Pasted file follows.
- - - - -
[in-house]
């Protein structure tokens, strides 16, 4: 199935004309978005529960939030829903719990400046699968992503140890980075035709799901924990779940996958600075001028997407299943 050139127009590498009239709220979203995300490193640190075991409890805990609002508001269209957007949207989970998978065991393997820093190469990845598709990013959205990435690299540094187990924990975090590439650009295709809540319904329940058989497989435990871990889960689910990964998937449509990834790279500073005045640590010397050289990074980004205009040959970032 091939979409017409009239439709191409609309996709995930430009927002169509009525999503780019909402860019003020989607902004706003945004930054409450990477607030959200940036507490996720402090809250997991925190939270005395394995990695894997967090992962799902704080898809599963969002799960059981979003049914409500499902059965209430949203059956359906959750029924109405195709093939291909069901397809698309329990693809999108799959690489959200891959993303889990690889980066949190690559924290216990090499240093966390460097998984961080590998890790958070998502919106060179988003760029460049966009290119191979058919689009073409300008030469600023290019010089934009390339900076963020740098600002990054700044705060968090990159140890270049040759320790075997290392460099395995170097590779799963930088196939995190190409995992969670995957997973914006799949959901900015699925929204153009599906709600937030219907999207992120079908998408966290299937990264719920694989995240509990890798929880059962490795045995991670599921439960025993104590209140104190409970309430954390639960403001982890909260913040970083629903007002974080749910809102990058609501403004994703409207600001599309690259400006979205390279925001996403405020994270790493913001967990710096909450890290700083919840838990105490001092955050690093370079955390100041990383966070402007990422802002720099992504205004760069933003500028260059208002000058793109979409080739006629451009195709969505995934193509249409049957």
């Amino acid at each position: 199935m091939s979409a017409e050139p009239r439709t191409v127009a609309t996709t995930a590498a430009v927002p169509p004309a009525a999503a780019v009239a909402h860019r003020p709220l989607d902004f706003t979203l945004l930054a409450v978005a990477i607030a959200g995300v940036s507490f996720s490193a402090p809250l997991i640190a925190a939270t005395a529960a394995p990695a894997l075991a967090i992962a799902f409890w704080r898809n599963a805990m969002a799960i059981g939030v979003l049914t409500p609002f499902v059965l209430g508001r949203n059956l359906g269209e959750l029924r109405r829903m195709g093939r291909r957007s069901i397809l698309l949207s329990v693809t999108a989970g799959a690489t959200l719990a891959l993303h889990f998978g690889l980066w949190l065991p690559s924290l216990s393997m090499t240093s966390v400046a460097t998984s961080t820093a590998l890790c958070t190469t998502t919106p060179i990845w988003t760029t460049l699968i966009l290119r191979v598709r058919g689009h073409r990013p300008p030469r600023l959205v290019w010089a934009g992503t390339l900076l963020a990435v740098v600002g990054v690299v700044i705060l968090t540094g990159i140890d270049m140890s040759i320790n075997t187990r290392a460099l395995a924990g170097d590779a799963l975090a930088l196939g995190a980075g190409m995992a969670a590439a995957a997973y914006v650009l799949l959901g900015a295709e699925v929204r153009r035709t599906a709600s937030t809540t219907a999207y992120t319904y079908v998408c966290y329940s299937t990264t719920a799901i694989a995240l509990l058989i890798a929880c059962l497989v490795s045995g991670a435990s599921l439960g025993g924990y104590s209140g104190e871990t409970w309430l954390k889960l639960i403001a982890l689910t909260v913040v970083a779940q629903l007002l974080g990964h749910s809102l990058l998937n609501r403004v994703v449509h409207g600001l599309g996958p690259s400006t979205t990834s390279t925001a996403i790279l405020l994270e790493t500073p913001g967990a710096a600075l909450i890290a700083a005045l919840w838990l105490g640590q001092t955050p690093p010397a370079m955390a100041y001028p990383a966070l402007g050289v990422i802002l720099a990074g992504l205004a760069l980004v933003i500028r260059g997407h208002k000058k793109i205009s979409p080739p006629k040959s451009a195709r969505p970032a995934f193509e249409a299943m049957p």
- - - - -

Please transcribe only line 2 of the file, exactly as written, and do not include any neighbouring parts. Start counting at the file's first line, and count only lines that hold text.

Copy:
């Protein structure tokens, strides 16, 4: 199935004309978005529960939030829903719990400046699968992503140890980075035709799901924990779940996958600075001028997407299943 050139127009590498009239709220979203995300490193640190075991409890805990609002508001269209957007949207989970998978065991393997820093190469990845598709990013959205990435690299540094187990924990975090590439650009295709809540319904329940058989497989435990871990889960689910990964998937449509990834790279500073005045640590010397050289990074980004205009040959970032 091939979409017409009239439709191409609309996709995930430009927002169509009525999503780019909402860019003020989607902004706003945004930054409450990477607030959200940036507490996720402090809250997991925190939270005395394995990695894997967090992962799902704080898809599963969002799960059981979003049914409500499902059965209430949203059956359906959750029924109405195709093939291909069901397809698309329990693809999108799959690489959200891959993303889990690889980066949190690559924290216990090499240093966390460097998984961080590998890790958070998502919106060179988003760029460049966009290119191979058919689009073409300008030469600023290019010089934009390339900076963020740098600002990054700044705060968090990159140890270049040759320790075997290392460099395995170097590779799963930088196939995190190409995992969670995957997973914006799949959901900015699925929204153009599906709600937030219907999207992120079908998408966290299937990264719920694989995240509990890798929880059962490795045995991670599921439960025993104590209140104190409970309430954390639960403001982890909260913040970083629903007002974080749910809102990058609501403004994703409207600001599309690259400006979205390279925001996403405020994270790493913001967990710096909450890290700083919840838990105490001092955050690093370079955390100041990383966070402007990422802002720099992504205004760069933003500028260059208002000058793109979409080739006629451009195709969505995934193509249409049957």